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11

All three books (Iyov Mishlei and Tehillim) are written in a complex poetic style. The separate trop represents the shift from prose to poetry and may have been sung in a more songful manner than the regular prose trop. A proof to this distinction lies in Iyov, whose first, second and final chapters are written in prose and have regular trop. EDIT: The ...


10

According to this website it is Because Shabbos it self is a queen http://www.askmoses.com/en/article/205,152557/Why-do-we-recite-the-Aishet-Chayil-A-Woman-of-Valor-on-Friday-Night.html


9

The simplest answer is to show gratitude to the woman of the house who lead the preparations for Shabbos. She is likely tired and over-worked and deserves our sincere thanks! Rabbi Eliyahu Lopian zt”l (1872-1970) recounted a great mystery which he set out to solve. When he first came to learn under the Alter of Kelm, Rabbi Simcha ...


8

See the Otzer Dinim U'Minhagim quoted in this answer, discussing Shir HaShirim. Quoting Minhagei Yeshurun, one of the answers is that Friday night is the time of intimacy between a man and wife.


6

There are many interpretations. Here are a few. Rashi connects the previous verse of making "beautiful bedspreads for herself; fine linen and purple wool are her raiment" with the this verse: ניכר הוא בין חביריו מפני מלבושיו שהם נאים He is recognizable among his peers because of his garments, which are beautiful. The verse is not out of ...


6

The Pele Yoetz answers this question by saying that if one can get a beautiful wife and she is also fearing of God then that is the best combination. I think he says the reason is that a pretty wife will help her husband from sinning. The rule of שקר החן is for someone who cannot find any God fearing wife except a non-pretty one, in that case we say שקר ...


6

The verse says, "עם שונים אל תתערב" - "Do not associate with שונים". The simplest translation of the term is "those who change (or differ)." The Targum translates the term as "שטיי", fools or madmen. (Targum uses the same term earlier (Proverbs 8:5) when translating the term כסילים.) The commentaries understand this in a number of ways. Most understand it ...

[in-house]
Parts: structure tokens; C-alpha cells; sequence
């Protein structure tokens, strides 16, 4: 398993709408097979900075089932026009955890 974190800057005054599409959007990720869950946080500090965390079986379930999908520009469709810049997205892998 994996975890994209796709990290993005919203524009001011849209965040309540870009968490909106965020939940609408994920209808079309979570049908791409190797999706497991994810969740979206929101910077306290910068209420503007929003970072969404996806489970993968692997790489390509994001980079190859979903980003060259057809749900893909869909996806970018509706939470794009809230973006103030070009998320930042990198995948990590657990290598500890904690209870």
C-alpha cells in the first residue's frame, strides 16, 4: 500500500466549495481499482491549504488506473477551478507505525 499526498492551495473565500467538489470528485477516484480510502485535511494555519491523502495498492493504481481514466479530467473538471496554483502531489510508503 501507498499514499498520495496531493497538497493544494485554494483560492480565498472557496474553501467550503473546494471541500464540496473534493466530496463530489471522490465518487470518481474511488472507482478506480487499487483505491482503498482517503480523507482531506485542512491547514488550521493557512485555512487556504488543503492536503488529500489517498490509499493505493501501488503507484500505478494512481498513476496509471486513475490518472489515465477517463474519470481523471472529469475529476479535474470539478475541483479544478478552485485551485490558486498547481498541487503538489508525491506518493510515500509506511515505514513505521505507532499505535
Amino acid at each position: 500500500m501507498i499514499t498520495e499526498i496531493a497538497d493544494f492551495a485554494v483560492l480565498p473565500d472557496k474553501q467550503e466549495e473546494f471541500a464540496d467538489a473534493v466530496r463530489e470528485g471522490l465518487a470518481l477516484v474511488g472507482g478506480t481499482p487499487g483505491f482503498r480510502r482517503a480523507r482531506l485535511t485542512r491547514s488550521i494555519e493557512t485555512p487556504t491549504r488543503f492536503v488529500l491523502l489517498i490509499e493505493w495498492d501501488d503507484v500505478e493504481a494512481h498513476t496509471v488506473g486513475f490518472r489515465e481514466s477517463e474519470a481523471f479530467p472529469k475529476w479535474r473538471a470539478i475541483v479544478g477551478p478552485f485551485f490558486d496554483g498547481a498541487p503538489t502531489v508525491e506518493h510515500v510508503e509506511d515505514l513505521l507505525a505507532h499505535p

5

R. Dovber of Lubavitch writes (quoting his father, R. Shneur Zalman of Liadi) that these "dualists" are האנשים המפרידים ומחלקים ביראת השם ויראת המלך "those people who draw a distinction and division between fear of G-d and fear of the king" - which, as he goes on to explain, is incorrect: an earthly king's majesty is a reflection and outflow of ...


5

If you read the second verse again you will see that it is saying the opposite of your understanding that you write in your question. It says that you should answer a fool (in matters of Torah), lest he be wise in his own eyes - if you do not answer him he will think that his opinion is wise. But in mundane matters we don't care what he thinks and feels, and ...


4

The Targum on Mishlei 2:4 translates תחפשנה as sitzb'yah - desire, suggesting that the analogy in Mishlei emphasizes that you should be highly motivated and driven. By contrast, yaga'ti seems to by definition refer to the actual work that someone retrospectively put in to acquire Torah. Note, however, that the Malbim (Mishlei, 2:4) distinguishes between ...


4

As LazerA points out very nicely, the word in question does not necessarily mean "Dualist" However, if you are reading the verse with that translation, then the following would be the answer to your question. 1) Dualist is a person who believes that there are two forces in the world, the Good and the Bad and that they are independent of each other. This ...


3

Try to follow the "rythm" of the whole pasuk: Chen and Yofi (if they come by themselves) in a women are either hevel or sheker (need some translation help with the nuances) but in contrast stands the woman who has Yirat Hashem. SHE will be praised. By saying Isha Yirat Hashem we understand that Chen and Yofi are connected to the Yisha. Now we need the SHE. ...


3

Rabbi Levi Yitzchok Raskin in his notes (397) on the Baal Hatanya's Siddur, writes that these verses are out of order. He cites the Siddur of Rabbi Jacob Emden which does have the verses in the order of how they appear in Mishlei. He then cites the Shaar Hakolel, 22:7, (by Rabbi Abraham David ben Judah Leib Lavut, explains the reasons of the Baal Hatanya's ...


2

There is a story printed in Rabbi Zevin's Sippurei Chassidim (translated by Artscroll as "A Treasury of Chassidic Tales"). I haven't read it in a while, so I don't remember all the details, but here's what I do remember: The son of one of the Rebbeim (it might have been Ger or Belz) became Rebbe when his predecessor passed away. Some of the Chassidim ...



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